This paragraph shall apply only if such power in the surviving spouse to appoint the entire interest, * * * whether exercisable by will or during life, is exercisable by such spouse alone and in all events.
* * * * * *
This provision in the 1954 Code replaced § 812(e)(1)(F) of the Internal Revenue Code of 1939 as amended by the Act of April 2, 1948. The 1948 statute was generally similar except that in terms it was limited to property left in trust with the life income payable to the surviving spouse where such spouse had power "to appoint the entire corpus free of the trust (exercisable in favor of such surviving spouse, or of the estate of such surviving spouse, or in favor of either, whether or not in each case the power is exercisable in favor of others) * * *." (emphasis supplied) In Pipe's Estate v. C. I. R., 241 F.2d 210, 213 (2 Cir.), cert. denied, 355 U.S. 814, 78 S.Ct. 15, 2 L.Ed.2d 31 (1957), a case governed by the 1948 statute, this court dealt with a will giving the widow, during her natural life, "full power to use, enjoy, sell or dispose of the income and principal" of the residuary estate "for such purposes or in such manner, as she in her uncontrolled discretion may choose, it being my desire to place no restraint on her in any respect concerning the absolute right of full disposition and use of the whole or any part of said income or principal of my residuary estate, except that she shall have no power over the disposition of such part thereof as remains unexpended at the time of her death." This interest was of the same sort as Mrs. Opal's under what we believe would be a New York court's construction of the joint will. This court held that the bequest did not qualify under § 812(e)(1)(F) since in order to comply with that provision, "the surviving spouse must be able to appoint the entire corpus `free of the trust' to herself or her estate." Mrs. Pipe could not do that "because as long as any of the corpus of her estate remains, it will be held `in trust' for the named remaindermen." 241 F.2d at 213 (footnote omitted). See also May's Estate v. C.I.R., 283 F.2d 853 (2 Cir. 1960), cert. denied, 366 U.S. 903, 81 S.Ct. 1045, 6 L.Ed.2d 202 (1961), and United States v. Lincoln Rochester Trust Co., 297 F.2d 891 (2 Cir.), cert. denied, 369 U.S. 887, 82 S.Ct. 1160, 8 L.Ed.2d 287 (1962), both also arising under the 1948 statute.
The legislative history shows that the changes made in § 812(e) (1)(F) of the 1948 amendment to the 1939 Code in the course of its transformation into § 2056(b)(5) of the 1954 Code were meant to accomplish two objectives. One was to provide that the exception should be available for legal life estates as well as trusts, an issue over which this court had been troubled in Pipe's Estate but which we assumed in the taxpayer's favor; the other was to make clear "that a right to income plus a general power of appointment over only an undivided part of the property will qualify that part of the property for the marital deduction." See House Report No. 1337, 83d Cong., 2d Sess. in 3 U.S. Code Cong. Admin. News (1954) pp. 4118-4119, 4461-4462 (1954), and Senate Report No. 1622, id. at 4758-4759, 5118-5119. Although the former purpose required elimination of the words "free of the trust," the committee reports make it plain that Congress did not intend to abandon the requirement, stated plainly enough in the new statute, that, in order for the bequest to qualify for the marital deduction, the surviving spouse must have power not only to consume the property or to give it to others but to vest it in herself or her estate, either during her life or by will. Under what we believe would be a New York court's reading of the joint will, Mrs. Opal could not do this. Any lifetime "gift" of Edward's property to herself would have been meaningless, since she already had complete power to consume it or, even taking a view of New York law most favorable to the appellant to give it away, whereas any unconsumed portion of the "gift" to herself would remain part of her estate and would pass to Warren. Still more plainly she could not give the property to her estate, either by deed or by will, in any meaningful sense, since she had agreed that her entire estate should pass to Warren. As the statute requires that she have power to vest the property in herself or her estate, we need not consider whether, as urged by the Commissioner, New York law would forbid her giving the property to someone else in a manner that would frustrate the joint plan. See Rastetter v. Hoenninger, 214 N.Y. 66, 74, 108 N.E. 210 (1915).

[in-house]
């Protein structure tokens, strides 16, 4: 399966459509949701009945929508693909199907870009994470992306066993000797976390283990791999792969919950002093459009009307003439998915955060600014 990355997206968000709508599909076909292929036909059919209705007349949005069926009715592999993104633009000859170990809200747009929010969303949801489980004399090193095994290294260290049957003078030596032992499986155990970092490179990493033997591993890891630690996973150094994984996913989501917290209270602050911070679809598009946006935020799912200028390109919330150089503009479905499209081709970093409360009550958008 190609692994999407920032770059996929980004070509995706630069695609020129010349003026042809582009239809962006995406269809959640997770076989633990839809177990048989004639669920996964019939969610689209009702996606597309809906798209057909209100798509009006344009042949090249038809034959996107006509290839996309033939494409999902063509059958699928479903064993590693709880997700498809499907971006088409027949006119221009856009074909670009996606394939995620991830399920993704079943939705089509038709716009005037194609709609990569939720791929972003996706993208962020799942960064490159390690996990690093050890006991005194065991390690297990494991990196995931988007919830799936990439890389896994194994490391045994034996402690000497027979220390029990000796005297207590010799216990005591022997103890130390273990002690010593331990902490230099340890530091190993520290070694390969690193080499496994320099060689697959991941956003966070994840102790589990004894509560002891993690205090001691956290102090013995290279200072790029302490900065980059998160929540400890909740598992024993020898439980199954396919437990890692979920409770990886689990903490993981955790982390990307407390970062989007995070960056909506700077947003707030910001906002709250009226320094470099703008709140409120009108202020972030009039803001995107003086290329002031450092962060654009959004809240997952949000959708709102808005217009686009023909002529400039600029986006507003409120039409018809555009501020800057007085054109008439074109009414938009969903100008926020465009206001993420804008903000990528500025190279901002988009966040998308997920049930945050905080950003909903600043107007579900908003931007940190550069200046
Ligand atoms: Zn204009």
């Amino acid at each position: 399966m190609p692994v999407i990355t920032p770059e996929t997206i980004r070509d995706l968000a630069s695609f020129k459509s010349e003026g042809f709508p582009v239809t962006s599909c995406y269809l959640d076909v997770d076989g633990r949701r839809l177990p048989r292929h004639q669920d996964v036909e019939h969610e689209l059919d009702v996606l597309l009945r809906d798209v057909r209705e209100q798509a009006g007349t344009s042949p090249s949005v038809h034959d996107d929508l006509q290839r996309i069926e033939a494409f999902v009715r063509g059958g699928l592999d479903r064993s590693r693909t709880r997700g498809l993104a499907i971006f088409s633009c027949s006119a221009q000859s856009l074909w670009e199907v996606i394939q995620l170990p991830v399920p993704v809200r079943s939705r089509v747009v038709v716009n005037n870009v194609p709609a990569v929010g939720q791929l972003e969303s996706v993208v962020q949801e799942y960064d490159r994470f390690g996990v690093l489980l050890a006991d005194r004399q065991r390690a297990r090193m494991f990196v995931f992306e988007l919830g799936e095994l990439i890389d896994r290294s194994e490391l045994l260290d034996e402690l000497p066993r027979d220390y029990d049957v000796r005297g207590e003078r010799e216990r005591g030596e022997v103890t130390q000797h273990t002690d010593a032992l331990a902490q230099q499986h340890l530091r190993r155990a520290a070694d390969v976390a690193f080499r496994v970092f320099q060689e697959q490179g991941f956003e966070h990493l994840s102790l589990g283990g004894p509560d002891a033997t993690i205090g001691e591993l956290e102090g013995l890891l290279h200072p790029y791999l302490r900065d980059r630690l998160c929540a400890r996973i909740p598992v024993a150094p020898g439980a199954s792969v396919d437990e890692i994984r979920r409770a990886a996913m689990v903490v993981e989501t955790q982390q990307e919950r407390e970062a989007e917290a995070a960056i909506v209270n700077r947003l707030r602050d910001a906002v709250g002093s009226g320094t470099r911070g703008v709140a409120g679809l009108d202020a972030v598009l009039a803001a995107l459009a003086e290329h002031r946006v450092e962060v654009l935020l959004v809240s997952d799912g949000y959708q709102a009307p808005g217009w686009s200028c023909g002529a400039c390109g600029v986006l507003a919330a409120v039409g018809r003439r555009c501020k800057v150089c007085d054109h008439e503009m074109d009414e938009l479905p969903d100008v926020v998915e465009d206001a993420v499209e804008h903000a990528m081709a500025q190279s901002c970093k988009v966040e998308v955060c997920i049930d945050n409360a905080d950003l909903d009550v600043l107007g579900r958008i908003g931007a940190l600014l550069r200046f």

It seems clear from the plain words of the statute, as well as our decision in Pipe, that a will giving the surviving spouse a life interest in the income, full power to invade the principal for her own use, and power to give the principal to anyone except herself or her estate, would not meet the statutory test.
Appellant fares no better if we look to the Estate Tax Regulations, although these do treat the problem in a curiously convoluted fashion. Treasury Regulation § 20.2056(b)-5(g)(1)(i) says that the statutory test is not met unless the power falls within one of several categories, including:
(i) A power so to appoint fully exercisable in her own favor at any time following the decedent's death (as, for example, an unlimited power to invade) * * *
If this were all, the interest here bequeathed to Mae would qualify, since the will imposed no restrictions on her devoting Edward's property to her own use. However, what this subsection would seem to give, others take away. Regulation § 20.2056(b)-5(g)(2) says:
(2) The power of the surviving spouse must be a power to appoint the entire interest * * * as unqualified owner (and free of the trust if a trust is involved, or free of the joint tenancy if a joint tenancy is involved) or to appoint the entire interest * * * as a part of her estate (and free of the trust if a trust is involved), that is, in effect, to dispose of it to whomsoever she pleases. * * *
And Regulation § 20.2056(b)-5(g)(3) says, among other things, that:
(3) * * * In order for a power of invasion to be exercisable in all events, the surviving spouse must have the unrestricted power exercisable at any time during her life to use all or any part of the property subject to the power, and to dispose of it in any manner, including the power to dispose of it by gift (whether or not she has power to dispose of it by will).
The "power to appoint the entire interest * * * as unqualified owner" must include the power to appoint to one's self or one's estate in such a manner that the property will be free of conditions imposed by the testator upon the devolution of the property on the survivor's death. Since Mrs. Opal did not have this, the exception does not apply.